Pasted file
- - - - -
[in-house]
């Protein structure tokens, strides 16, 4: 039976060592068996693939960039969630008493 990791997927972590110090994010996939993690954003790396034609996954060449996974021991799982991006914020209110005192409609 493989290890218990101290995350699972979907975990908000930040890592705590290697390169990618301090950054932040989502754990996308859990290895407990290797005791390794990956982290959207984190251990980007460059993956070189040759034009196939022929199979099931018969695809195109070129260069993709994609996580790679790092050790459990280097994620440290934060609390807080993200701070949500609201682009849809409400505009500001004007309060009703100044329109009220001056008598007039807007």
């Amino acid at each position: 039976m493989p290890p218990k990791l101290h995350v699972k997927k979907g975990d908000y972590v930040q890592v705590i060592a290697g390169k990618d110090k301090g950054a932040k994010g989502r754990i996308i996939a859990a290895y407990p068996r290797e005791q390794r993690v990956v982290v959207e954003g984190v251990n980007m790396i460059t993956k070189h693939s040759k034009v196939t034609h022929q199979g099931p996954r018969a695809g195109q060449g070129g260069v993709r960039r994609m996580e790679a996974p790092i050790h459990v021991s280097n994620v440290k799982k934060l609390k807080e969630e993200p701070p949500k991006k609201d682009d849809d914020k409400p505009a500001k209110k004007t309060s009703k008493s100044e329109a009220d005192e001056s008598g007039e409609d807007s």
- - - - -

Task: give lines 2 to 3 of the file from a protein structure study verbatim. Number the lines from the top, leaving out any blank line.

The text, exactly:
């Protein structure tokens, strides 16, 4: 039976060592068996693939960039969630008493 990791997927972590110090994010996939993690954003790396034609996954060449996974021991799982991006914020209110005192409609 493989290890218990101290995350699972979907975990908000930040890592705590290697390169990618301090950054932040989502754990996308859990290895407990290797005791390794990956982290959207984190251990980007460059993956070189040759034009196939022929199979099931018969695809195109070129260069993709994609996580790679790092050790459990280097994620440290934060609390807080993200701070949500609201682009849809409400505009500001004007309060009703100044329109009220001056008598007039807007």
């Amino acid at each position: 039976m493989p290890p218990k990791l101290h995350v699972k997927k979907g975990d908000y972590v930040q890592v705590i060592a290697g390169k990618d110090k301090g950054a932040k994010g989502r754990i996308i996939a859990a290895y407990p068996r290797e005791q390794r993690v990956v982290v959207e954003g984190v251990n980007m790396i460059t993956k070189h693939s040759k034009v196939t034609h022929q199979g099931p996954r018969a695809g195109q060449g070129g260069v993709r960039r994609m996580e790679a996974p790092i050790h459990v021991s280097n994620v440290k799982k934060l609390k807080e969630e993200p701070p949500k991006k609201d682009d849809d914020k409400p505009a500001k209110k004007t309060s009703k008493s100044e329109a009220d005192e001056s008598g007039e409609d807007s």